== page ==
In 1492, Columbus sailed the ocean blue. In order for him to sail the ocean blue, he had to get funding from King Ferdinand and Queen Isabella. He got permission to travel in January and left on August 3.
What happened between those two points? The Alhambra Decree, issued on March 31, which formally expelled Jews from Spain. They either had to convert to Christianity or, in modern parlance, GTFO. Spain was not the first country in Europe to do so, nor were they the last. Jews who left were not permitted to take gold or silver with them, and anyone found to be hiding a Jew had all their property confiscated. Rumors went around that some Jews had swallowed gold and jewelry in order to smuggle it out, and as a result they tended to get shanked mid-flee so as to get at the gold. (The ones who converted ended up getting persecuted anyway.)
The Columbus money didn't quite come from them, but it did come from a couple Jewish financiers who freely coughed up the cash: Louis de Santangel, Gabriel Sanchez and rabbi Don Isaac Abrabanel. Columbus set sail the day after the deadline came for Jews to get out of Spain or be executed.
Meanwhile, in 2014, a proposal is on the table in the Spanish legislature to reinstate that citizenship. The Alhambra Decree was formally revoked in 1968, in one of those instances where someone has long since stopped doing a terrible thing but doesn't get around to doing the paperwork until a long time afterwards. This is just going further down that road. Citizenship would be extended to any descendant of the expelled Jews, known as Sephardic Jews, whether they actually live in Spain or not. There would be an application process, but it's advertised as being fairly easy to get through.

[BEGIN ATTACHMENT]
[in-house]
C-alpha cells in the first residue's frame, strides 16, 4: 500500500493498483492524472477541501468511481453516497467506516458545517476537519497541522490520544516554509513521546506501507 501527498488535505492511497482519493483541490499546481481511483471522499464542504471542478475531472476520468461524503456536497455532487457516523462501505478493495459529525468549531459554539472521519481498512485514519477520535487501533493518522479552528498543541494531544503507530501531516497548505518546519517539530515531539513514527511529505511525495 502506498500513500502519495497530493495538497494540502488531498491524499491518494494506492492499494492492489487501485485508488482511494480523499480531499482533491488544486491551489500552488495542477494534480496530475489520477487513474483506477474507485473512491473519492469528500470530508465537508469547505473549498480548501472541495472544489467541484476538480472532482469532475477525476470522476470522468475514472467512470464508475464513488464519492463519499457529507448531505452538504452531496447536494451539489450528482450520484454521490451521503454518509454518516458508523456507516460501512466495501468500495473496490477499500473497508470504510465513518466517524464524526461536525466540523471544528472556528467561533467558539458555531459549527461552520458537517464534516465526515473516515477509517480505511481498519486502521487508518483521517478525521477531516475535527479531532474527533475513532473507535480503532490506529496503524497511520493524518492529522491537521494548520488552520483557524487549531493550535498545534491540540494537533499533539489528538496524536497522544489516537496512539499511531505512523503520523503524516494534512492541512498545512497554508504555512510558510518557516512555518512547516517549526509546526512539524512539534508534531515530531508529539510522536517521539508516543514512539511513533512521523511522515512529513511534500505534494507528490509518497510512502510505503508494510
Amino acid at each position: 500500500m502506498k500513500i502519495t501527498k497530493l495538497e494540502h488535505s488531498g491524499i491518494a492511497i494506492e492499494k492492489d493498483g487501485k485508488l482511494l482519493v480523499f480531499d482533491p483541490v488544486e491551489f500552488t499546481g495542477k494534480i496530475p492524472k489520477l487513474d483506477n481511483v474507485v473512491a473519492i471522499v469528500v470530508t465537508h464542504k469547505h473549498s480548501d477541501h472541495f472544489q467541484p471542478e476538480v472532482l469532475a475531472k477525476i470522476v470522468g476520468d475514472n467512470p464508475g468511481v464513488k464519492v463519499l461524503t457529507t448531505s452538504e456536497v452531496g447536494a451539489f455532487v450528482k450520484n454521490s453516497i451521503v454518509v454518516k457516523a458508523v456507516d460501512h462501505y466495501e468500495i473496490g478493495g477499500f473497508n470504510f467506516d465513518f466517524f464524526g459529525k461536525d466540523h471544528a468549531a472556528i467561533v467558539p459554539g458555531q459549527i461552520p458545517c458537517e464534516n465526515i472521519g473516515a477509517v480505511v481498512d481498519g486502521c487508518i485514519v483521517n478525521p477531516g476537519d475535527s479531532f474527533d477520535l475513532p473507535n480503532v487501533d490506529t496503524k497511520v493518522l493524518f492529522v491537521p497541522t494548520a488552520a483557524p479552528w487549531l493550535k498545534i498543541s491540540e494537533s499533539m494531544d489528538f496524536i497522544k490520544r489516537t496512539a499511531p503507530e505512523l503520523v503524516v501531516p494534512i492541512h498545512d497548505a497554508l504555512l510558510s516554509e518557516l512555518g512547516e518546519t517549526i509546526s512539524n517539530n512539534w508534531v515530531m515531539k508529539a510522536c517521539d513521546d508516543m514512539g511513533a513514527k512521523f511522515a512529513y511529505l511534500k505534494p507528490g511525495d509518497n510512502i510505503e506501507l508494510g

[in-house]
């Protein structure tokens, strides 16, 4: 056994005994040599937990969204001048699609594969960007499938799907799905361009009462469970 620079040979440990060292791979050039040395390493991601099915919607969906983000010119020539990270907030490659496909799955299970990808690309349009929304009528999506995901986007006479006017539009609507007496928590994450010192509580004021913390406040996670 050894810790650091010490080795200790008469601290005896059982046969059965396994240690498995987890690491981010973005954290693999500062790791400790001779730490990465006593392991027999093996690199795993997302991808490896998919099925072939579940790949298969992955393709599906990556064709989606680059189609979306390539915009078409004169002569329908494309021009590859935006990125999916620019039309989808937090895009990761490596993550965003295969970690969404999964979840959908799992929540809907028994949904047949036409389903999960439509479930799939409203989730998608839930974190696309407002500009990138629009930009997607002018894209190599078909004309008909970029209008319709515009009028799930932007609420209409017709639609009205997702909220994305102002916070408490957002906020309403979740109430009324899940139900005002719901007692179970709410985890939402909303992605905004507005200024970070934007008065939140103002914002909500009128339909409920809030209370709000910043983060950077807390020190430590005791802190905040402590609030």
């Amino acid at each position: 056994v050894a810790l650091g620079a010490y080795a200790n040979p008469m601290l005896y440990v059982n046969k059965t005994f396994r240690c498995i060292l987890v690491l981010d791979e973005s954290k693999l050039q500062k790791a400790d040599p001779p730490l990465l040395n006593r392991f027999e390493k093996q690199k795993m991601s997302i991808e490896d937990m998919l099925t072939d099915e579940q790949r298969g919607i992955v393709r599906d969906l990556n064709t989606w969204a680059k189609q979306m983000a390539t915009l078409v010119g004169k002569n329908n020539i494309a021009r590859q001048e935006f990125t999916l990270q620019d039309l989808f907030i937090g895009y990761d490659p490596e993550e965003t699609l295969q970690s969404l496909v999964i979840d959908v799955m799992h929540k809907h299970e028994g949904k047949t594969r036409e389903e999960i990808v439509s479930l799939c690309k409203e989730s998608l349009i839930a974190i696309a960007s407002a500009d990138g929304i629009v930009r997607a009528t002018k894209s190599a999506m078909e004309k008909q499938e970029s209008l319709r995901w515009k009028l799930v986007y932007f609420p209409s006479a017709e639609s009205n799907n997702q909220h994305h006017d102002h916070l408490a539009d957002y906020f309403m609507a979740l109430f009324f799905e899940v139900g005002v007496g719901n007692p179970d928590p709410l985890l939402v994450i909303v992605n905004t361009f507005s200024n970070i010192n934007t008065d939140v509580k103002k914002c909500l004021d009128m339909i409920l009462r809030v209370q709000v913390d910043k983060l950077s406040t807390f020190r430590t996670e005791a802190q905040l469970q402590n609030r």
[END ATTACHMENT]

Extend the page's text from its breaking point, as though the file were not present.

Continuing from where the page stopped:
Of course, there's a pragmatic aspect to the whole thing as well: with Spain's economy still straggling, calling in hundreds of thousands of people, millions perhaps, and offering them citizenship out of the blue would provide a nice bump to the talent pool. Although on the other hand, that fact may keep some potential beneficiaries away.
But even if there is a pragmatic motive to it, it's still a nice move. Now if they could just do the same for the Muslims (aka Moriscos), who were booted out in precisely the same fashion in 1609, have yet to get similar recourse, and who would very much like said recourse since we're on the subject and everything, that'd be spectacular.